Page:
It goes without saying that border controls are much easier for Iceland compared to others: Germany has nine countries borders and has many international airports; Iceland can be reached almost exclusively via Keflavík airport near Reykjavík. Anyone entering the country is required to submit a negative PCR test no more than 72 hours since Friday. There is also a Corona test on arrival, five to six days of quarantine and another test after the quarantine period. Quarantine is already an important component of Icelandic Corona’s strategy: without exception, everyone who has been in contact with an infected person must endure it. For comparison: So far, about 6,000 people in Iceland have tested positive for coronavirus – but fewer than 46,000 people have been temporarily quarantined.

Then there is confidence in the experts. Chief epidemiologist Thórólfur Gudnason, Director of Civil Defense Feder Rennison and Director of Health Alma Muller is often referred to as the “Trinity” – and despite the strict restrictions imposed on public life, most Icelanders follow their guidelines. That’s why they were rewarded with some relaxation: bars were allowed to reopen this month, and gym training was allowed again. The maximum number of visitors to cinemas, theaters, museums, concerts and religious events has been increased from 100 to 150.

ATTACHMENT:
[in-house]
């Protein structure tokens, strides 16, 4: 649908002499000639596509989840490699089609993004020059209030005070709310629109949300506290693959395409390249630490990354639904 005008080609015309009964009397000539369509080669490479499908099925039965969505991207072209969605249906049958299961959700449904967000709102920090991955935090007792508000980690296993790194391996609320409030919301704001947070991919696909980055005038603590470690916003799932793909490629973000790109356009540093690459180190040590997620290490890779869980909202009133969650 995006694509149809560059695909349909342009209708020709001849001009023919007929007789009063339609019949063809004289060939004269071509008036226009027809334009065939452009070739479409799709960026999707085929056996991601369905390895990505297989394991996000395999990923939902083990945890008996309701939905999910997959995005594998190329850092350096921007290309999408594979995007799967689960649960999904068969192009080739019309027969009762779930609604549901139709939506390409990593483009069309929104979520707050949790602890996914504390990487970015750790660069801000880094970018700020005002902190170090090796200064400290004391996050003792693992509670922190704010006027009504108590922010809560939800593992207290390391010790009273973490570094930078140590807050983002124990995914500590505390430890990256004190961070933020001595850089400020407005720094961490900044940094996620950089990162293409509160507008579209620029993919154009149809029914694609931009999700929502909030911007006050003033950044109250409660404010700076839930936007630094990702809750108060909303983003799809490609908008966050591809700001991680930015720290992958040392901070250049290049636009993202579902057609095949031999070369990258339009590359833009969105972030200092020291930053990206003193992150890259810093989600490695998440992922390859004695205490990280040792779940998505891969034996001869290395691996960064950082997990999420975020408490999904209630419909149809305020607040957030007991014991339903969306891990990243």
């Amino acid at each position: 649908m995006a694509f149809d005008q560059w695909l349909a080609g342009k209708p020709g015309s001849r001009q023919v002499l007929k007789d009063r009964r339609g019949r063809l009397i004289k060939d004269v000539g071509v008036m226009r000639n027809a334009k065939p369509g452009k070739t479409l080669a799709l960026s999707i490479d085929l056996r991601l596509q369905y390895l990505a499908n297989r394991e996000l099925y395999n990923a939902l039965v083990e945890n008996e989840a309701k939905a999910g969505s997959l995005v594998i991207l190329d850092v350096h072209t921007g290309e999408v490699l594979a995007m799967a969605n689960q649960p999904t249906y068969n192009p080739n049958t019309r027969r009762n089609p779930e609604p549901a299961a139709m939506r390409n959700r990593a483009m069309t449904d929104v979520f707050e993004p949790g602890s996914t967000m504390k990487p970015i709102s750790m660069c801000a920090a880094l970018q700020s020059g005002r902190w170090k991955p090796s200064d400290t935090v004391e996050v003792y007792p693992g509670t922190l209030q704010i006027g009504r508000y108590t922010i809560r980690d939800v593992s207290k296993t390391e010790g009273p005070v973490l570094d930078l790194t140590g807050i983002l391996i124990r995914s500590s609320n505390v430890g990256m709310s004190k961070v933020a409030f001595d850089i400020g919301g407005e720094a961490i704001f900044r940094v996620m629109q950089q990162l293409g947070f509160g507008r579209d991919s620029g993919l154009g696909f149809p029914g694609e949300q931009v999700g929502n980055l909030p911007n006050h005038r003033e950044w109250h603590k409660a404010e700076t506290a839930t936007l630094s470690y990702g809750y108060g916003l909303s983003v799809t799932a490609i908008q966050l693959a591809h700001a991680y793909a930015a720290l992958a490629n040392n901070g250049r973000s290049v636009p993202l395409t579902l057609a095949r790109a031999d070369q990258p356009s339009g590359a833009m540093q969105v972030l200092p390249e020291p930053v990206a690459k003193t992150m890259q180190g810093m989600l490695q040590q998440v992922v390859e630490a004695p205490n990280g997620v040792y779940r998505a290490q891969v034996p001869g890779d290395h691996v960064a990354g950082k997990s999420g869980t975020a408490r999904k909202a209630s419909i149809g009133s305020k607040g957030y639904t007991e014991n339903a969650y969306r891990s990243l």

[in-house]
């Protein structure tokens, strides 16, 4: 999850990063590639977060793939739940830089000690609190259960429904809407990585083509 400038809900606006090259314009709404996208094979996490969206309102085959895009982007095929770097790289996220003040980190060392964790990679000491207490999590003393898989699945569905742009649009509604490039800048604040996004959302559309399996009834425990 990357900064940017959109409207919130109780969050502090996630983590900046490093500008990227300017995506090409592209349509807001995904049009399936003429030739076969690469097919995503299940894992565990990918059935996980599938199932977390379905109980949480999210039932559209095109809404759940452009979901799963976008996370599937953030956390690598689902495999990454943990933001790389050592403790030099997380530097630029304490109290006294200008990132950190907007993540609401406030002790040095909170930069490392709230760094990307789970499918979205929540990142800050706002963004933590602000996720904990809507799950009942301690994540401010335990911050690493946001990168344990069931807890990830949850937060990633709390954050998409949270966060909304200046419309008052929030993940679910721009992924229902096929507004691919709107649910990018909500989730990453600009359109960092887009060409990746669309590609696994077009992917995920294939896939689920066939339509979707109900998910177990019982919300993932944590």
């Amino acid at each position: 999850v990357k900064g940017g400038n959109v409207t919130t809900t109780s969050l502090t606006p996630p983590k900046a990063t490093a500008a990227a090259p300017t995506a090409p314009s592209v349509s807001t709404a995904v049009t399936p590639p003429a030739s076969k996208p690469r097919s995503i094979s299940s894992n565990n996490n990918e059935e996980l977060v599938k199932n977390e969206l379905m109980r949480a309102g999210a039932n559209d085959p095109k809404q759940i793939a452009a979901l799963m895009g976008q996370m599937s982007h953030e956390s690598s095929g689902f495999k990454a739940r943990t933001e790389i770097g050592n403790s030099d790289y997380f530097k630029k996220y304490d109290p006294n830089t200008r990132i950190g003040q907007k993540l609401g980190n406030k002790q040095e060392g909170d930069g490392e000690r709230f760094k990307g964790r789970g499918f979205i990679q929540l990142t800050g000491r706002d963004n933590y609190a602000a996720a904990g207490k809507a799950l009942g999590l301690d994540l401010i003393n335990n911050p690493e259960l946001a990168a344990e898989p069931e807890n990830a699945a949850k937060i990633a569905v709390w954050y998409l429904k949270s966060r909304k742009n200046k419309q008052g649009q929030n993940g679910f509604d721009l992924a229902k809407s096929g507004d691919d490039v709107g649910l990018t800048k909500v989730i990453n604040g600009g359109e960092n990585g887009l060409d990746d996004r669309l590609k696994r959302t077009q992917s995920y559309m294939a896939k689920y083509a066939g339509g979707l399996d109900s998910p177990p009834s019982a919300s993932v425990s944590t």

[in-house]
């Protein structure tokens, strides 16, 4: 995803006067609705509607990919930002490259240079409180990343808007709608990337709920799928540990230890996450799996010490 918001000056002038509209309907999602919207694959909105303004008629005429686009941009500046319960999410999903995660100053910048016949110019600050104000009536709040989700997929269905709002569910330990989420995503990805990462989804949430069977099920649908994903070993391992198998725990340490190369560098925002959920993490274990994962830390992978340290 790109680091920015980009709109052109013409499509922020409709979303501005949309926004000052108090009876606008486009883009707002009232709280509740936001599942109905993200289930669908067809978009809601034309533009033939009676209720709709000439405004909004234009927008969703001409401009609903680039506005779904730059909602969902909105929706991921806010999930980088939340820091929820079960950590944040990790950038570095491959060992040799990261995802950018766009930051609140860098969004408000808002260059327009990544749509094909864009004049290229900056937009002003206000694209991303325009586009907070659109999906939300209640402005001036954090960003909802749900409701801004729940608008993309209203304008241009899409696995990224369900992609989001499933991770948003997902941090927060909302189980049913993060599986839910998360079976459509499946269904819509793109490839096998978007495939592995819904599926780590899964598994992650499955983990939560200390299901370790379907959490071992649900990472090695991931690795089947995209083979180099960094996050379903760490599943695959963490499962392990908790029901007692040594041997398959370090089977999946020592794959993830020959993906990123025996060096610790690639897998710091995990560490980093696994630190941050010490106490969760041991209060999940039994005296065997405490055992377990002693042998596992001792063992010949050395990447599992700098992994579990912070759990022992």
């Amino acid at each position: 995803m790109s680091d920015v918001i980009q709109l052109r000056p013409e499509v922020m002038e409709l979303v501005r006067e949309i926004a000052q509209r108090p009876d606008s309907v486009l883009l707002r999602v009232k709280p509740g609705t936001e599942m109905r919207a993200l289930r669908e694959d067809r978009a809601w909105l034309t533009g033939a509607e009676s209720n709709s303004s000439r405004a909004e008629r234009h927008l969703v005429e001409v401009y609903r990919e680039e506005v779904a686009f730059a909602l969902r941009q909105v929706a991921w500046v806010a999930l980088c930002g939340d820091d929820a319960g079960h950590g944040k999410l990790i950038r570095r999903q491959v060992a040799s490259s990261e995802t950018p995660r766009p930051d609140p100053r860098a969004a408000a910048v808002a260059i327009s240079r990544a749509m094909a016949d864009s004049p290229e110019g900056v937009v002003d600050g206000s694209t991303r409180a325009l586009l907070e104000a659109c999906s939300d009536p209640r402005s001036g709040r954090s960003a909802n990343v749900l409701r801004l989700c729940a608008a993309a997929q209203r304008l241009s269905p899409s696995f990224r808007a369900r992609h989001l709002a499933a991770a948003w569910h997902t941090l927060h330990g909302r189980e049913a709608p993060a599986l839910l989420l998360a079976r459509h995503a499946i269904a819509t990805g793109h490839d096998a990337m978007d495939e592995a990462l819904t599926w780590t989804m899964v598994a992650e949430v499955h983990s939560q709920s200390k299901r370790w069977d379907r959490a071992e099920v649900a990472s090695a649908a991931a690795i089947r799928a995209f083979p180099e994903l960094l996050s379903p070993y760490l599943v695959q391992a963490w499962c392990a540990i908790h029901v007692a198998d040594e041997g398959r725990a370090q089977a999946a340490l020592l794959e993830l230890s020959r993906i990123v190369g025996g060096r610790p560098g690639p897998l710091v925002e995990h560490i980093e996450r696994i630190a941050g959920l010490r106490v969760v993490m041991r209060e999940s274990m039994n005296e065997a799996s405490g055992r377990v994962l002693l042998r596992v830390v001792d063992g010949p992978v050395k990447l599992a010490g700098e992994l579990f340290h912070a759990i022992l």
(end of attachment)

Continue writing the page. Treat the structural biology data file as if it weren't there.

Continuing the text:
“Do not think the virus is gone.”

Despite the good situation, epidemiologist Goodnason emphasizes that further mitigation must be done slowly and cautiously. “I don’t think the virus has disappeared in Iceland. I’m afraid it might be hiding somewhere,” he said at his latest news conference. At first it was left open to what the additional dilution would look like. Just this: “The last thing I recommend is for people to take off their masks.” Meanwhile, entry requirements are a way for Iceland to manage an important balancing act for the tourism industry: allowing vacationers to return to the country, but not the new drivers of infection. One of the steps in this direction is that travelers can free themselves from testing and quarantine if they can prove a coronavirus infection or be vaccinated against Covid-19.

The tourism sector, which is very important for Iceland, experienced a sharp decline in 2020: the number of foreign tourists decreased by 76 percent to less than 500 thousand. Will things emerge again in 2021? “I am optimistic in the long term,” says Prime Minister Jacobsdottir. “We expect a certain number of tourists, but we don’t know if that will happen.” Ultimately, it depends on how fast the vaccinations are in Iceland and in other countries.

A new entry system is now planned from May 1 that could free travelers from countries with low risk of infection from quarantine. The industry realizes that tourism in Iceland cannot continue without restrictions from now on. “It’s not about” the sooner the better, “says Sigridor Doug Gudmundsdottir, head of the state tourism agency Viset Iceland.” It’s about “the safer the better.”